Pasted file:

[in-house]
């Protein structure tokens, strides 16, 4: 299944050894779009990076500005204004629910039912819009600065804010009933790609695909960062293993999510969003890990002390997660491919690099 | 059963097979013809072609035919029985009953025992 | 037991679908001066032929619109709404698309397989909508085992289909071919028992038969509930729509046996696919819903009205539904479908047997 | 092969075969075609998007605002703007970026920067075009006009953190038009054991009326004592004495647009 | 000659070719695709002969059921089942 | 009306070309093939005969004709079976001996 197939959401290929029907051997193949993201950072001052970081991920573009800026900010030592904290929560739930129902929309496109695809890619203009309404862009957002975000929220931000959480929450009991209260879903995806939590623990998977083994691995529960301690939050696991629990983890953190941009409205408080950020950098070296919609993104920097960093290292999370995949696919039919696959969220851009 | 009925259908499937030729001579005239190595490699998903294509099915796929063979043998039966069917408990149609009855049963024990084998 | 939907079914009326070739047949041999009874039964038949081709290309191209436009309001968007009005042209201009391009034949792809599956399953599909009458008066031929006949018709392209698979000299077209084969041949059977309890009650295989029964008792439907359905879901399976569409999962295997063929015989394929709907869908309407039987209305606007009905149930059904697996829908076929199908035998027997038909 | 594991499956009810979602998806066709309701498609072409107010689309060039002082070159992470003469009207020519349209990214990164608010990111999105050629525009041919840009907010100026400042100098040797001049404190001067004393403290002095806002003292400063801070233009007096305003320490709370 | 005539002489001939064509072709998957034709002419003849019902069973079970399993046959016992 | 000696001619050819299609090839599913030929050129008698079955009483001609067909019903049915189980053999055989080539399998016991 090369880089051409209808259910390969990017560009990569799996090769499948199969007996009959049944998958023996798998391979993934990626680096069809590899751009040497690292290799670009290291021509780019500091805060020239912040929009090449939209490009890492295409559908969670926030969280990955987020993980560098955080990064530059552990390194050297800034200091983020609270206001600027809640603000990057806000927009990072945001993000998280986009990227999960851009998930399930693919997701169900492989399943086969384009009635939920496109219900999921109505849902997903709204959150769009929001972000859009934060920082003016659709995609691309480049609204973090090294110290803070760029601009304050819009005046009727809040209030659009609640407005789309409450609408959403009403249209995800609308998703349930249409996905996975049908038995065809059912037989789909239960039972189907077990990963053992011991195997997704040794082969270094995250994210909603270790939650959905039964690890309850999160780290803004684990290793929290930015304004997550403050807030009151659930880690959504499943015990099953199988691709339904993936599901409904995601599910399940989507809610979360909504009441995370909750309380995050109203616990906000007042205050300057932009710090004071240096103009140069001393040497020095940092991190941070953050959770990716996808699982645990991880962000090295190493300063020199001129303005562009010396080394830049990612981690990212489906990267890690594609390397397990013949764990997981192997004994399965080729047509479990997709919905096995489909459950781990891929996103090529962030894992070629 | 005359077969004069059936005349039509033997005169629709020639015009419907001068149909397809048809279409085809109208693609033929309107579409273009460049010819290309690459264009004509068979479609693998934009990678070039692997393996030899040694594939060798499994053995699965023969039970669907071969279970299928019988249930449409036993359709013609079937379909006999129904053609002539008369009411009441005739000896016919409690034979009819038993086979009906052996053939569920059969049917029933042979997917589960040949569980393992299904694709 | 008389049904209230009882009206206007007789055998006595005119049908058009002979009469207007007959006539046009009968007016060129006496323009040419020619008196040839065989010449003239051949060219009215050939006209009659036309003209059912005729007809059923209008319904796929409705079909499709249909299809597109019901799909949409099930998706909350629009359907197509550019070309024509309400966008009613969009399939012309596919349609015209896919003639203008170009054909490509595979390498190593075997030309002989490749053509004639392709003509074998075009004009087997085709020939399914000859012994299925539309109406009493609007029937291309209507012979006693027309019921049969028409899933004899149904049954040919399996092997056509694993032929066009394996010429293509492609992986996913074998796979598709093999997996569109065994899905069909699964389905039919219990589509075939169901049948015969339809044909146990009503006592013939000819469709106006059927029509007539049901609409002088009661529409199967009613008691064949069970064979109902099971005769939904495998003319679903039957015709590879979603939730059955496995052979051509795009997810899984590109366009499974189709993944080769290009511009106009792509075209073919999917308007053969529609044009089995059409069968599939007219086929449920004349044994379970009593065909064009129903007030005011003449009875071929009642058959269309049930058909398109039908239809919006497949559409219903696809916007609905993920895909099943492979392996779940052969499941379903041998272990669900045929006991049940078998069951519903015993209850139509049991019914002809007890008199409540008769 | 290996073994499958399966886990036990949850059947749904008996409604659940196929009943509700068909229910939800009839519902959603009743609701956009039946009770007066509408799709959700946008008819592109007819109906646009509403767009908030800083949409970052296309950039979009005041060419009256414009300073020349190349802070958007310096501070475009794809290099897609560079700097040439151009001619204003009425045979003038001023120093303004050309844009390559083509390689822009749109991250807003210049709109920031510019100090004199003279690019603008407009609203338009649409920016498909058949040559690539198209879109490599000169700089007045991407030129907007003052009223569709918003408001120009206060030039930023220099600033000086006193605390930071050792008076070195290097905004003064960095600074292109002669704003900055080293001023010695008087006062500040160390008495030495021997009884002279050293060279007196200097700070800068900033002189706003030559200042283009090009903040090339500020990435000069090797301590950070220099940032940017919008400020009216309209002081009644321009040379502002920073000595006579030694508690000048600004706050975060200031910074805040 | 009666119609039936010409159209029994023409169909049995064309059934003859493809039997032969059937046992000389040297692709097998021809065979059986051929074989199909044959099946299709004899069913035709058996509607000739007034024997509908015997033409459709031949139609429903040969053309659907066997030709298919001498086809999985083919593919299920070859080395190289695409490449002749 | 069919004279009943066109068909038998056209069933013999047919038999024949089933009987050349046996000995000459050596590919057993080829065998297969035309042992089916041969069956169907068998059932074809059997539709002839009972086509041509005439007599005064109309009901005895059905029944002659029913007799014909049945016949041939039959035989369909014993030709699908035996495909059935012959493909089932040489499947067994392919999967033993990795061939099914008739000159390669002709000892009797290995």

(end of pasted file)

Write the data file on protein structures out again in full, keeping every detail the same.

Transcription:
[in-house]
């Protein structure tokens, strides 16, 4: 299944050894779009990076500005204004629910039912819009600065804010009933790609695909960062293993999510969003890990002390997660491919690099 | 059963097979013809072609035919029985009953025992 | 037991679908001066032929619109709404698309397989909508085992289909071919028992038969509930729509046996696919819903009205539904479908047997 | 092969075969075609998007605002703007970026920067075009006009953190038009054991009326004592004495647009 | 000659070719695709002969059921089942 | 009306070309093939005969004709079976001996 197939959401290929029907051997193949993201950072001052970081991920573009800026900010030592904290929560739930129902929309496109695809890619203009309404862009957002975000929220931000959480929450009991209260879903995806939590623990998977083994691995529960301690939050696991629990983890953190941009409205408080950020950098070296919609993104920097960093290292999370995949696919039919696959969220851009 | 009925259908499937030729001579005239190595490699998903294509099915796929063979043998039966069917408990149609009855049963024990084998 | 939907079914009326070739047949041999009874039964038949081709290309191209436009309001968007009005042209201009391009034949792809599956399953599909009458008066031929006949018709392209698979000299077209084969041949059977309890009650295989029964008792439907359905879901399976569409999962295997063929015989394929709907869908309407039987209305606007009905149930059904697996829908076929199908035998027997038909 | 594991499956009810979602998806066709309701498609072409107010689309060039002082070159992470003469009207020519349209990214990164608010990111999105050629525009041919840009907010100026400042100098040797001049404190001067004393403290002095806002003292400063801070233009007096305003320490709370 | 005539002489001939064509072709998957034709002419003849019902069973079970399993046959016992 | 000696001619050819299609090839599913030929050129008698079955009483001609067909019903049915189980053999055989080539399998016991 090369880089051409209808259910390969990017560009990569799996090769499948199969007996009959049944998958023996798998391979993934990626680096069809590899751009040497690292290799670009290291021509780019500091805060020239912040929009090449939209490009890492295409559908969670926030969280990955987020993980560098955080990064530059552990390194050297800034200091983020609270206001600027809640603000990057806000927009990072945001993000998280986009990227999960851009998930399930693919997701169900492989399943086969384009009635939920496109219900999921109505849902997903709204959150769009929001972000859009934060920082003016659709995609691309480049609204973090090294110290803070760029601009304050819009005046009727809040209030659009609640407005789309409450609408959403009403249209995800609308998703349930249409996905996975049908038995065809059912037989789909239960039972189907077990990963053992011991195997997704040794082969270094995250994210909603270790939650959905039964690890309850999160780290803004684990290793929290930015304004997550403050807030009151659930880690959504499943015990099953199988691709339904993936599901409904995601599910399940989507809610979360909504009441995370909750309380995050109203616990906000007042205050300057932009710090004071240096103009140069001393040497020095940092991190941070953050959770990716996808699982645990991880962000090295190493300063020199001129303005562009010396080394830049990612981690990212489906990267890690594609390397397990013949764990997981192997004994399965080729047509479990997709919905096995489909459950781990891929996103090529962030894992070629 | 005359077969004069059936005349039509033997005169629709020639015009419907001068149909397809048809279409085809109208693609033929309107579409273009460049010819290309690459264009004509068979479609693998934009990678070039692997393996030899040694594939060798499994053995699965023969039970669907071969279970299928019988249930449409036993359709013609079937379909006999129904053609002539008369009411009441005739000896016919409690034979009819038993086979009906052996053939569920059969049917029933042979997917589960040949569980393992299904694709 | 008389049904209230009882009206206007007789055998006595005119049908058009002979009469207007007959006539046009009968007016060129006496323009040419020619008196040839065989010449003239051949060219009215050939006209009659036309003209059912005729007809059923209008319904796929409705079909499709249909299809597109019901799909949409099930998706909350629009359907197509550019070309024509309400966008009613969009399939012309596919349609015209896919003639203008170009054909490509595979390498190593075997030309002989490749053509004639392709003509074998075009004009087997085709020939399914000859012994299925539309109406009493609007029937291309209507012979006693027309019921049969028409899933004899149904049954040919399996092997056509694993032929066009394996010429293509492609992986996913074998796979598709093999997996569109065994899905069909699964389905039919219990589509075939169901049948015969339809044909146990009503006592013939000819469709106006059927029509007539049901609409002088009661529409199967009613008691064949069970064979109902099971005769939904495998003319679903039957015709590879979603939730059955496995052979051509795009997810899984590109366009499974189709993944080769290009511009106009792509075209073919999917308007053969529609044009089995059409069968599939007219086929449920004349044994379970009593065909064009129903007030005011003449009875071929009642058959269309049930058909398109039908239809919006497949559409219903696809916007609905993920895909099943492979392996779940052969499941379903041998272990669900045929006991049940078998069951519903015993209850139509049991019914002809007890008199409540008769 | 290996073994499958399966886990036990949850059947749904008996409604659940196929009943509700068909229910939800009839519902959603009743609701956009039946009770007066509408799709959700946008008819592109007819109906646009509403767009908030800083949409970052296309950039979009005041060419009256414009300073020349190349802070958007310096501070475009794809290099897609560079700097040439151009001619204003009425045979003038001023120093303004050309844009390559083509390689822009749109991250807003210049709109920031510019100090004199003279690019603008407009609203338009649409920016498909058949040559690539198209879109490599000169700089007045991407030129907007003052009223569709918003408001120009206060030039930023220099600033000086006193605390930071050792008076070195290097905004003064960095600074292109002669704003900055080293001023010695008087006062500040160390008495030495021997009884002279050293060279007196200097700070800068900033002189706003030559200042283009090009903040090339500020990435000069090797301590950070220099940032940017919008400020009216309209002081009644321009040379502002920073000595006579030694508690000048600004706050975060200031910074805040 | 009666119609039936010409159209029994023409169909049995064309059934003859493809039997032969059937046992000389040297692709097998021809065979059986051929074989199909044959099946299709004899069913035709058996509607000739007034024997509908015997033409459709031949139609429903040969053309659907066997030709298919001498086809999985083919593919299920070859080395190289695409490449002749 | 069919004279009943066109068909038998056209069933013999047919038999024949089933009987050349046996000995000459050596590919057993080829065998297969035309042992089916041969069956169907068998059932074809059997539709002839009972086509041509005439007599005064109309009901005895059905029944002659029913007799014909049945016949041939039959035989369909014993030709699908035996495909059935012959493909089932040489499947067994392919999967033993990795061939099914008739000159390669002709000892009797290995």